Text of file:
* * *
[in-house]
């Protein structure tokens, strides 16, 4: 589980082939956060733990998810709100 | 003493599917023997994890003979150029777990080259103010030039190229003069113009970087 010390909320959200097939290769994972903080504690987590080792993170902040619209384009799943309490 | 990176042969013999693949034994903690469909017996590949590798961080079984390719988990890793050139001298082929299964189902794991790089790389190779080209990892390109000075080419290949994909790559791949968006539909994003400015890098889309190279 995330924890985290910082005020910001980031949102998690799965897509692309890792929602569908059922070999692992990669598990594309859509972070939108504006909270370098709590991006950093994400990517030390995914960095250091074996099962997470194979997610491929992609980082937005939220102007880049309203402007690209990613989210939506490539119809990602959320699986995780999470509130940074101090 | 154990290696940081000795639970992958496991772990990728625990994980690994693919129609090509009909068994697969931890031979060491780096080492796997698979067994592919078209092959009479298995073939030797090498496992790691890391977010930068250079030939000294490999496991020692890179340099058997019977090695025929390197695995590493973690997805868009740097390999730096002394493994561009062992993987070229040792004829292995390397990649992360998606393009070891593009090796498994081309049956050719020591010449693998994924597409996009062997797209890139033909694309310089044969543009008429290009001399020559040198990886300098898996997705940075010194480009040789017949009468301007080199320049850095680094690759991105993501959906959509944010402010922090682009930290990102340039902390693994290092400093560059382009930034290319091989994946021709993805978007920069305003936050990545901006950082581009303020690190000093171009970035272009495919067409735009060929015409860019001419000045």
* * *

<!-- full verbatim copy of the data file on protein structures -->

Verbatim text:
[in-house]
């Protein structure tokens, strides 16, 4: 589980082939956060733990998810709100 | 003493599917023997994890003979150029777990080259103010030039190229003069113009970087 010390909320959200097939290769994972903080504690987590080792993170902040619209384009799943309490 | 990176042969013999693949034994903690469909017996590949590798961080079984390719988990890793050139001298082929299964189902794991790089790389190779080209990892390109000075080419290949994909790559791949968006539909994003400015890098889309190279 995330924890985290910082005020910001980031949102998690799965897509692309890792929602569908059922070999692992990669598990594309859509972070939108504006909270370098709590991006950093994400990517030390995914960095250091074996099962997470194979997610491929992609980082937005939220102007880049309203402007690209990613989210939506490539119809990602959320699986995780999470509130940074101090 | 154990290696940081000795639970992958496991772990990728625990994980690994693919129609090509009909068994697969931890031979060491780096080492796997698979067994592919078209092959009479298995073939030797090498496992790691890391977010930068250079030939000294490999496991020692890179340099058997019977090695025929390197695995590493973690997805868009740097390999730096002394493994561009062992993987070229040792004829292995390397990649992360998606393009070891593009090796498994081309049956050719020591010449693998994924597409996009062997797209890139033909694309310089044969543009008429290009001399020559040198990886300098898996997705940075010194480009040789017949009468301007080199320049850095680094690759991105993501959906959509944010402010922090682009930290990102340039902390693994290092400093560059382009930034290319091989994946021709993805978007920069305003936050990545901006950082581009303020690190000093171009970035272009495919067409735009060929015409860019001419000045």